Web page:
Some work, all play is the Newfoundland and Labrador way
In Newfoundland and Labrador, a shed is at once a giant toolbox and a cozy shack. Here friends, family and neighbours come to get this doodad or that whatnot for their latest projects - especially when the local hardware store is closed (if there is one). Other times, people pop in to lend a hand with your latest project - mending a net, piecing together a lobster pot, framing a boat, crafting a model lighthouse. If it’s your shed, then you’re likely to crack a beer or two in return for the help. As work dovetails into play, the shed reaches its maximum potential, morphing from just a shed into a downhome shed party.
This is a common experience for fourth-generation fisherman Lee Tremblett, a 42-year-old whose shed-to-house ratio is enviable. Any self-respecting Newfoundlander and Labradorian might make do with a standard one-to-one ratio, but Lee boasts three sheds to his one house in Bonavista. His primary shed is the affixed garage to his bungalow-style home. “My shed’s bigger than my house, and this house isn’t small,” Lee says, chuckling.
This is the space where he sews mackerel nets, stretches out and mends gillnets, assembles lobster pots and takes many other preparatory steps required for his work as an inshore fisherman. On the weekends, though, this shed quickly segues from a working space to a socializing one. “If I have a few people over, we’ll be in the house at first or on the patio,” Lee says. “But then, eventually, it always ends up being spilled over to the shed. I’ll have the stereo going and there’s a little fridge there, so we’ll have a few beers.”
Shed culture - it’s a thing here. And locals take it seriously. So seriously, in fact, several communities host festivals prominently featuring shed party events, including the evening shed crawl of the Feile Tilting Festival on Fogo Island, and the Summer Mummer Shed Crawl in Burlington. At least one local radio station hosts a weekly show named after the shed party, taking song requests from folks partying in their own sheds; and there are Facebook groups dedicated to the sub-culture. The Newfie Shed Party group has almost 23,000 members.
This outbuilding obsession has even influenced Parliament Hill, where last year’s second annual Newfoundland Shed Party made headlines when Prime Minister Justin Trudeau reportedly outdid the actual Newfoundlanders in the room singing Great Big Sea’s “Rant and Roar.”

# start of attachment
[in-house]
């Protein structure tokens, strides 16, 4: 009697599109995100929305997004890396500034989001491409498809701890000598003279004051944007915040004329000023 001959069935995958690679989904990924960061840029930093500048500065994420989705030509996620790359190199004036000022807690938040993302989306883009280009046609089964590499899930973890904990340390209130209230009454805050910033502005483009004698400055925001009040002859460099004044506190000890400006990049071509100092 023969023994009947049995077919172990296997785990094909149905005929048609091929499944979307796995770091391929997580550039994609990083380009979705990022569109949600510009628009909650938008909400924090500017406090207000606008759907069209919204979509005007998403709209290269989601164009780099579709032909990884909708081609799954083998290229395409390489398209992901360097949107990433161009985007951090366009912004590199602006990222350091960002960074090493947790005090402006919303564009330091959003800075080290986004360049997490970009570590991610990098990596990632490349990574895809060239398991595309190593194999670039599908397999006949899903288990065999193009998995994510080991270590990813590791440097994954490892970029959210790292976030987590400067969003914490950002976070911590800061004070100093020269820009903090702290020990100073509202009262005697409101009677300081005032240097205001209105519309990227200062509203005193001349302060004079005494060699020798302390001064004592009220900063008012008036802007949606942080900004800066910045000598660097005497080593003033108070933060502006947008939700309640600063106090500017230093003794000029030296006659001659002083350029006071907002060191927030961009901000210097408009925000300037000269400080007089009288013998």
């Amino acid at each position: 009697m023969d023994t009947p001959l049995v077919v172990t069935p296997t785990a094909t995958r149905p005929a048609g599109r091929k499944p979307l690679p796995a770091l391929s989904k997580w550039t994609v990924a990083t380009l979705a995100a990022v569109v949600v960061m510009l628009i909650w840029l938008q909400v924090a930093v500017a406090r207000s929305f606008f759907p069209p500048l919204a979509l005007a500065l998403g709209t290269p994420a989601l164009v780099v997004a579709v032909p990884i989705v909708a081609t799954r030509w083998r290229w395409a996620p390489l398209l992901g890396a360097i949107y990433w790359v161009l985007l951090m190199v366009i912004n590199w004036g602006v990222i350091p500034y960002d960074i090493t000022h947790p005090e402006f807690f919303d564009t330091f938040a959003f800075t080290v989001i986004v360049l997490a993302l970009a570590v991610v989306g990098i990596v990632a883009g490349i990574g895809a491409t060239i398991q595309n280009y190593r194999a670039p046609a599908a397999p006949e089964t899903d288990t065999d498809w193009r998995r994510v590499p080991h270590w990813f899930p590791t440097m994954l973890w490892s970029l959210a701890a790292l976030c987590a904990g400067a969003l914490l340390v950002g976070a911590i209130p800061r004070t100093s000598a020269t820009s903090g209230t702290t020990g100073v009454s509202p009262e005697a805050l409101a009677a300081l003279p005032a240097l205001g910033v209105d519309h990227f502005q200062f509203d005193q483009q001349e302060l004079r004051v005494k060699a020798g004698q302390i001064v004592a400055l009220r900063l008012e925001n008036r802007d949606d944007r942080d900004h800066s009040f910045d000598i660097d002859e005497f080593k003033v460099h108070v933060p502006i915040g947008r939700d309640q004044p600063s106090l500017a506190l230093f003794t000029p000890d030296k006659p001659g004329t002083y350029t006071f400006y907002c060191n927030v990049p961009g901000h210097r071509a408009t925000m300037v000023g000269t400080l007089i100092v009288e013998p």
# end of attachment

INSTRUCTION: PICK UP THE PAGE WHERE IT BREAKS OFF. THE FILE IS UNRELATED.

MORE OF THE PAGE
Sheds are semi-outdoor spaces perfect for casual, laidback entertainment. Beyond having a drink, they are places to play cards, shoot darts and listen to a live local band, all while leaving your boots on and possibly firing up the barbecue. And party clean-up is a breeze. The place is often a mess to begin, so why even bother? The clutter is nothing to be ashamed about - it’s the hallmark of a true workspace: sawdust, nuts, bolts, whatever.
It’s also in the mess where the stories live. Items beg to be handled and questioned “What’s this?” On the shelves in Lee’s garage, for example, are the usual clamps, jiggers, reels, twine and tools, but there are also three sets of antlers (deer, moose and caribou), two model wooden boats (a schooner and sailboat), an old red kerosene lamp and metal tins (Premium Plus crackers and Robin Hood flour), a wooden cross marked “Jesus Saves” and a pair of Minke whale ribs.
“Those bones come from a shed out in Robert’s Arm,” Lee says, telling me how he helped clean up a shed slated to be torn down, its contents taken to the local dump. “I couldn’t see them disappear to a landfill.”
Next door, Lee has a fishing store, once belonging to his grandfather. It’s filled to the brim with four generations of fishing supplies, furniture and tools. Over the years, the space has evolved from a saltbox house to a horse-barn (an old horseshoe is still visible under thick layers of white paint) to its present-day fishing store. The second floor of the shed was partially levelled, creating a loft. Some might have called it a twine loft, only there’s no room for mending nets there now with the gear that’s jammed in from floorboard to ceiling rafter.
More recently, Lee purchased a third shed, across the road from his house, where he stores his ATV and snowmobile.